Dr. Sivia is the Stipendary Lecturer in Mathematics for the Sciences at St. John’s College, Oxford. An accomplished lecturer and author, Devinder’s work on Bayesian methods of data analysis has been published as tutorial volumes in the Oxford Chemistry Primers series, in two slim tutorial volumes, on the "Foundations of Science Mathematics" (1999, OUP). As a lecturer at St. John’s he has taught "Maths for Natural Sciences" to Chemistry and Physics undergraduates for a number of years.
Devinder’s research revolves around the application of Bayesian probability theory to all sorts of data analysis problems, mainly in the physical sciences, and his work has been published in a tutorial book: Data Analysis - a Bayesian tutorial (1996, Second Edition 2006, OUP).
Dr. Paul Koehler has performed and led ground breaking research at Los Alamos National Laboratory (LANL) and Oak Ridge National Laboratory (ORNL). Koehler is currently a guest researcher collaborating in nuclear physics at the University of Oslo in Norway.
While at LANL and ORNL, Paul received numerous industry awards, the most notable of which are a Publication of the Year Award from ORNL and a Nova Award from Lockheed Martin. He has published 95 peer-reviewed papers and over 110 additional international conference articles and has spoken at nearly 50 invited engagements at international meetings.
Koehler is also very active in the community as a mentor and coach. A common thread of all this research, in addition to providing data of importance to basic and applied physics, is experiments aimed at testing and improving nuclear models.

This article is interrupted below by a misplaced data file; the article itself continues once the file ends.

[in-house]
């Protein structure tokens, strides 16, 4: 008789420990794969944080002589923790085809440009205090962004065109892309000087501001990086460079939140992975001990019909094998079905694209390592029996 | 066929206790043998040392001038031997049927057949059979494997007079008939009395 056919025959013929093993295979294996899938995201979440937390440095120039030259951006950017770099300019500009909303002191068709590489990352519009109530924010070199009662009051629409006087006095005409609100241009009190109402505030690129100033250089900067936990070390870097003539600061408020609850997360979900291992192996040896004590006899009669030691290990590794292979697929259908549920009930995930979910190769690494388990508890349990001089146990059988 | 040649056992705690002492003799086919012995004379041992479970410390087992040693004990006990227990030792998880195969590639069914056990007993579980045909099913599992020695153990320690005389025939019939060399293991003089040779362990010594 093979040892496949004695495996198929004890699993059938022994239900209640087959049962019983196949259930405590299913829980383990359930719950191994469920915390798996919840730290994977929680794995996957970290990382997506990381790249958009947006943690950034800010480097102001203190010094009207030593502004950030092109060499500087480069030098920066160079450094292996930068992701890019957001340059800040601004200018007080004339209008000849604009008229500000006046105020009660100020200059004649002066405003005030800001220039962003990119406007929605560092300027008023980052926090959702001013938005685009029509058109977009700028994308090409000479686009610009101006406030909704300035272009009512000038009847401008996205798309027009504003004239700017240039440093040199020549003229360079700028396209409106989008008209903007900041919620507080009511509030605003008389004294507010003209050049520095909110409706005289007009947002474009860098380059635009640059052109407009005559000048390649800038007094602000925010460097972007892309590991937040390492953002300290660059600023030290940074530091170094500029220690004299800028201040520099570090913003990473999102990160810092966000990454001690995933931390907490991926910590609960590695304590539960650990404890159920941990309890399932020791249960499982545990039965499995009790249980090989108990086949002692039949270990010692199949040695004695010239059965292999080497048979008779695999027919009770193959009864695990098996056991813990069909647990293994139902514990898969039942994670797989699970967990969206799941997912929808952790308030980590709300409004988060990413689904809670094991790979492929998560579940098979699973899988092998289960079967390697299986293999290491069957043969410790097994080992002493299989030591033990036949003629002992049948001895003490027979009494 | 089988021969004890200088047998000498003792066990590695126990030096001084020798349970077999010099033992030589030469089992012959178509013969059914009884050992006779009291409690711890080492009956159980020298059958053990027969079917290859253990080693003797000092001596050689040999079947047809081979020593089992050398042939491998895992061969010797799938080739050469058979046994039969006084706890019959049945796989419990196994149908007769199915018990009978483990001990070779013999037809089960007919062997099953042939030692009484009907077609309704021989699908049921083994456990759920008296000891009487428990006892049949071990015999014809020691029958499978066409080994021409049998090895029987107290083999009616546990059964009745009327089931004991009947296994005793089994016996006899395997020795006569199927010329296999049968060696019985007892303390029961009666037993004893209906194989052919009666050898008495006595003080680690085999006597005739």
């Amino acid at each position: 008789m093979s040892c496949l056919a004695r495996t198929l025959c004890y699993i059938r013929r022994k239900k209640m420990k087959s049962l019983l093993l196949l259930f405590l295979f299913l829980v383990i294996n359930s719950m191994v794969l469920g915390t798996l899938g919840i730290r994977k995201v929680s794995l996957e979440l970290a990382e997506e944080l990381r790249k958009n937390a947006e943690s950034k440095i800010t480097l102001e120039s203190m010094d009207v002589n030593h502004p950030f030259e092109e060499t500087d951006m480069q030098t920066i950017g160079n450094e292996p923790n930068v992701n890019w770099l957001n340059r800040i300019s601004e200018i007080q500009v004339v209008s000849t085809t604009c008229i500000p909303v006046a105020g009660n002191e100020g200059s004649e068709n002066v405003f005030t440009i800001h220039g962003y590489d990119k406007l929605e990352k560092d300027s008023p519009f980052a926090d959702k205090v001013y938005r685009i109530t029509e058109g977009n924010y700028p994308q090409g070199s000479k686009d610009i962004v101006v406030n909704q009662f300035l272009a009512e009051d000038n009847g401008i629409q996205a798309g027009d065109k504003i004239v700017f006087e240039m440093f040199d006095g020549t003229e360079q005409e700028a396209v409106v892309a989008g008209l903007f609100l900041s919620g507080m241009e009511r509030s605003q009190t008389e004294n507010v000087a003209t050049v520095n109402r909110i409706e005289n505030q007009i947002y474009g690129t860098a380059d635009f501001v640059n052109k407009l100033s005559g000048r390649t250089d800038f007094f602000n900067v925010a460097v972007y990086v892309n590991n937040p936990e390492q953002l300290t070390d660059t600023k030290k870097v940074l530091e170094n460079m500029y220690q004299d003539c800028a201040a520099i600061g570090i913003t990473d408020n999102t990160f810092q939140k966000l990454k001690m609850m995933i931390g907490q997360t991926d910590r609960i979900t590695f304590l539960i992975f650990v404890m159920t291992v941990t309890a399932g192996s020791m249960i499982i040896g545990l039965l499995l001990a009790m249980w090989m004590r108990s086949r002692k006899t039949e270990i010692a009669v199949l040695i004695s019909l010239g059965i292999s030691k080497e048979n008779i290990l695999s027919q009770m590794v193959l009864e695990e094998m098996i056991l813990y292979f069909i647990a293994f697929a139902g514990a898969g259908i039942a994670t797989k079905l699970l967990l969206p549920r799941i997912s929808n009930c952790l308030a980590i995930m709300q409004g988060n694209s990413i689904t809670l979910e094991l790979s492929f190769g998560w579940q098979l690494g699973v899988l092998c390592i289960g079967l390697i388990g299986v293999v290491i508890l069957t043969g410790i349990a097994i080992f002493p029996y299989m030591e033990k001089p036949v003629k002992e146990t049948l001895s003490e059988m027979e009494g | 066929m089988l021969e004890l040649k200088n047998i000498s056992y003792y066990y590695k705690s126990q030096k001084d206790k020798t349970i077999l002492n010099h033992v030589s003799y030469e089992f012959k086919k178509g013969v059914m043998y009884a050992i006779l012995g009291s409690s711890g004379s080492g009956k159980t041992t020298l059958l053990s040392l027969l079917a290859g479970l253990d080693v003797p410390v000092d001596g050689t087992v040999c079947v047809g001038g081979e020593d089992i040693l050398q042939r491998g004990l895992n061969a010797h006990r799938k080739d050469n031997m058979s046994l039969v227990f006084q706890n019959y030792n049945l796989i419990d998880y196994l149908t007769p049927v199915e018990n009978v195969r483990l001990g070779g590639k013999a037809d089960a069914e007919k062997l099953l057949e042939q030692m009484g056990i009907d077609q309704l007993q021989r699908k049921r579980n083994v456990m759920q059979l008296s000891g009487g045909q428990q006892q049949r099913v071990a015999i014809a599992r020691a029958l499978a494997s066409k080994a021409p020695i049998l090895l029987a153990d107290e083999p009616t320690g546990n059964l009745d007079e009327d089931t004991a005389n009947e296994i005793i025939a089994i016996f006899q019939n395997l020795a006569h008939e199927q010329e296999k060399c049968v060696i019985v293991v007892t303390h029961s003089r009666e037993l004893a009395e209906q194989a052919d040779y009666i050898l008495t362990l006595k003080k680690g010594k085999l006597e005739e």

2012-2013 LANSCE Rosen Scholars
Professor Casten has many accomplishments and awards including Fellowships in the American Physical Society and the American Association for the Advancement of Science. He was recently awarded the prestigious Tom W. Bonner prize in Nuclear Physics and received the APS Division of Nuclear Physics Mentoring Award.
Professor Casten is very active in the nuclear physics community. He is the present Chair of the FRIB Science Advisory Committee and the past Chair of the Nuclear Science Advisory Committee (NSAC). He has served on all four Long Range Plan Panels since 1989 (1989, 1995, 2001,2007). He was Director of the Wright Nuclear Structure Laboratory from 1995-2008.
Dr. Casten will work at LANSCE to develop new research ideas and possible directions for basic research in nuclear structure. Specific areas of interest include exotic nuclei, the mechanisms for the emergence of collectivity in nuclei, the evolution of shell structure, the stability of the heaviest nuclei, recognizing and interpreting the simple and regular patterns that complex nuclei exhibit, order and chaos in nuclei, the relationship between mass (binding) and structure, and new signatures of structure and its changes with N and Z.
Professor Markus Roth is a distinguished professor of physics in the Institut für Kernphysik, Technische Universität, Darmstadt. His current research is in the area of neutron production following high- power laser interactions with materials. This emerging field brings together the disciplines of nuclear physics, material science, plasma physics and high- power lasers.
Roth's research goal is to ultimately produce neutrons over a broad energy range using pulsed lasers. Such a source promises to be very compact and cost effective compared to existing neutron sources. If successful, such laser-based neutron sources could be used in a wide range of applications ranging from basic nuclear physics research to industrial applications.
Dr. Roth will work with LANSCE and Physics Division to research novel, compact, high-brightness sources of neutrons using ultra intense lasers.